If you ask the Catholics, we are all tainted by Original Sin by virtue of birth, but I prefer a more psychological explanation that requires fewer assumptions. It seems fairly evident to me that we have people who are raised by imperfect parents and they grow up to be imperfect people. This is normal; no one is perfect. The problem is that insecurities arise, prejudices arise, assumptions arise, and hatreds arise. People lack respect and love for their fellow man, they lack understanding, and so we gossip, we despise, we are cruel to one another. We lash out to protect ourselves, but we perpetuate a cycle of pain. Why have we repaid evil for Good? It is a damn shame, but at this point in time, it could not be any other way.

The second quote just sounds intense. Something I could picture being read by Jules Winnfield (as played by Mr. Samuel L. Jackson, of course). “Did you not KNOW that such a man as I… can cer-tain-ly practice di-vi-na-tion?”

juleswinn

“N*gga, you really gonna drag me into this mess?” ¹

Hell yes, I am.


Genesis 45

Joseph finally breaks down after Judah pleads his case for his father’s life and the freedom of his brother, speaking passionately for he is truly his brother’s keeper. (See what I did there?) Joseph sends away all his servants and reveals himself to his brothers.

This is my favorite part of this story because Joseph tells his brothers not to grieve or be angry. He tells them it was good that he was sent to Egypt, because now with his ability to interpret dreams he has saved many people from famine and has provided for his family. He tells his brothers that it was God, not they, who landed him in Egypt. I like this because it is a Biblical illustration of the idea of little miracles adding up to bigger ones.

  1. Brothers become jealous of Joseph
  2. Brothers decide to sell Joseph to Midianites make money
  3. Joseph is sold in Egypt to the captain of the guard
  4. Joseph distinguishes himself in the house of his master, but is imprisoned from a false claim by the master’s wife
  5. Joseph meets Pharaoh’s butler and baker, who had landed themselves in prison
  6. Joseph interprets their dreams, the butler is freed
  7. Joseph is forgotten until the Pharaoh has a strange dream two years later
  8. The butler remembers Joseph and he is brought before Pharaoh
  9. Joseph becomes a trusted adviser with great power and is able to mitigate the effects of the coming famine
  10. Joseph is able to provide for his family during the famine and is reunited with his brothers.

Literally, God could have made this really easy and straightforward, but this is not the way the universe works. All these little things, the infidelity of the wife, the crime of the butler, etc., all these things had to add up over time to put Joseph in exactly the right place. This is the miracle, that all of these people, including him, his brothers, and everyone else… their actions collectively resulted in the new present moment. When a man becomes like a king, it seems more miraculous, but these patterns are all around us, even in the most mundane of places.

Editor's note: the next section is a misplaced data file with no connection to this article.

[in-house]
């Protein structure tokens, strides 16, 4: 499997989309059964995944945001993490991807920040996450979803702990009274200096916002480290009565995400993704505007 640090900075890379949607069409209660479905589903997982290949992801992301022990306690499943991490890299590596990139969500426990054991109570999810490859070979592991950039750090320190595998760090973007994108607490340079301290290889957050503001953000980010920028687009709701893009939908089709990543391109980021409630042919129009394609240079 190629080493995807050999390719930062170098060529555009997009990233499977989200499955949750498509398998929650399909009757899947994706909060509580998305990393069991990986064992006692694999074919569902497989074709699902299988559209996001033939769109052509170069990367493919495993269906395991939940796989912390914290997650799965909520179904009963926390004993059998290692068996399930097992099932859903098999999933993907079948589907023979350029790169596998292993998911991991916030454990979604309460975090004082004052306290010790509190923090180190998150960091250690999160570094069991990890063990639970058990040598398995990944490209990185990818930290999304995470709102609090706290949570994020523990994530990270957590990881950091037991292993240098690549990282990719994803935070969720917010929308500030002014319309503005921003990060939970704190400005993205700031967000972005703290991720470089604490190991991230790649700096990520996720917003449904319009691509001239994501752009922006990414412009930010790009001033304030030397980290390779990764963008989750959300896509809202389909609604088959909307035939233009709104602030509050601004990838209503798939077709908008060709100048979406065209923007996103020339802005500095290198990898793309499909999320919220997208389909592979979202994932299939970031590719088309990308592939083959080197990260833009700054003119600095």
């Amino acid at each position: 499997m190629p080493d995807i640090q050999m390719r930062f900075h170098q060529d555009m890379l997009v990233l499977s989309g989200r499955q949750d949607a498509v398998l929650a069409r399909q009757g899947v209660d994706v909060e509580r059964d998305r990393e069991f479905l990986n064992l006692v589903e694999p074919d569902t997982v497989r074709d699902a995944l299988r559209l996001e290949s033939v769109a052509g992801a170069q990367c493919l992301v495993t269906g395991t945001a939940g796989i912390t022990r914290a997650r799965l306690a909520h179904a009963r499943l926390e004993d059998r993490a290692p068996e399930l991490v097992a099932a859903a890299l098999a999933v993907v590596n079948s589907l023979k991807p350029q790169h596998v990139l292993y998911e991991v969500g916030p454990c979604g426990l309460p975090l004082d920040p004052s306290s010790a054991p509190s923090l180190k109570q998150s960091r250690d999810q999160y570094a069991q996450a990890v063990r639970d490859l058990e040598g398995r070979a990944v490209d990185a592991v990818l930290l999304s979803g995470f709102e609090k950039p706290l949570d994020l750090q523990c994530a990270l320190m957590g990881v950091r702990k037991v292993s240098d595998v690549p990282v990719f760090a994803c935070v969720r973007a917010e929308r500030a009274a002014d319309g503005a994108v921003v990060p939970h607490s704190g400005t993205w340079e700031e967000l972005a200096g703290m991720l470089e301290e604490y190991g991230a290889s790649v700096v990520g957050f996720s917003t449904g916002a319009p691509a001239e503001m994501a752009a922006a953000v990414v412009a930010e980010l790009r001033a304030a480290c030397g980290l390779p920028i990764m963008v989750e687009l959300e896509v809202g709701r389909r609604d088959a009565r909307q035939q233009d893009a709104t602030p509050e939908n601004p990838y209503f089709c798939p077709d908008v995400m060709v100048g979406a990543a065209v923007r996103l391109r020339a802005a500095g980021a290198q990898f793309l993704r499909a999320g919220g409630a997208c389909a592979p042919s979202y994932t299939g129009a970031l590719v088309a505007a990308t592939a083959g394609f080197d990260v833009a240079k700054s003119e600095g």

Joseph tells his brothers to retrieve his father and family, and that they will dwell in the land of Goshen and be provided for. Pharaoh hears all this and promises Joseph that he will help him take care of his father.

The brothers get back and tell the story to their father, who can scarcely believe it. When he sees the carts laden with food and grain, he knows that there is truth in their words, and vows to see Joseph, his son, before he passes on.


¹ Pulp Fiction, Directed by Quentin Tarantino. 1994 Miramax Films. Image accessed from http://mattfinchmediastudies.blogspot.com/2011/01/characterisation-jules-winnfield.html

Day 43

THE END IS NIGH!

The end of Genesis, that is. Genesis only goes up to 50 or so chapters, so in a few days I’ll be knee-deep in Exodus. Looking forward to it.

Time to play catch up.


Genesis 42

Jacob knows that Egypt has plenty of grain, but it seems that given what his sons did to Joseph, they exchange a series of worried glances when Jacob mentions Egypt. Jacob/Israel sends his sons to buy grain. Long story short, Joseph recognizes his brothers but they do not recognize him. He accuses them of being spies and says that they must bring their youngest brother back with them, and that they must leave one of their number there. Benjamin, the youngest, was told to stay at home by Jacob, “Lest some calamity befall him” (Genesis 42:4).

After this demand, they realize that they are being punished, essentially, for what they did to Joseph in the past. It seems that their deeds have caught up to them. Reuben condemns them with several Biblically-worded I-told-you-so’s.

So Joseph holds Simeon there, he gives his brothers grain, and their money back, and the brothers go back and tell their father what happened. The brothers are worried that there is some kind of trick or trap awaiting them when they find all their money has been restored, and their father is afraid. Reuben promises that Benjamin and Simeon both will be safe.

Favorite Quote:

“Do this and live, for I fear God.”

— Joseph, Genesis 42:18

I spoke previously about the different meanings of the Hebrew word “yirah,” which is often translated as “fear.” Joseph’s point here seems to me to be that who shows respect and humility to God, and as such his word can be trusted.


Genesis 43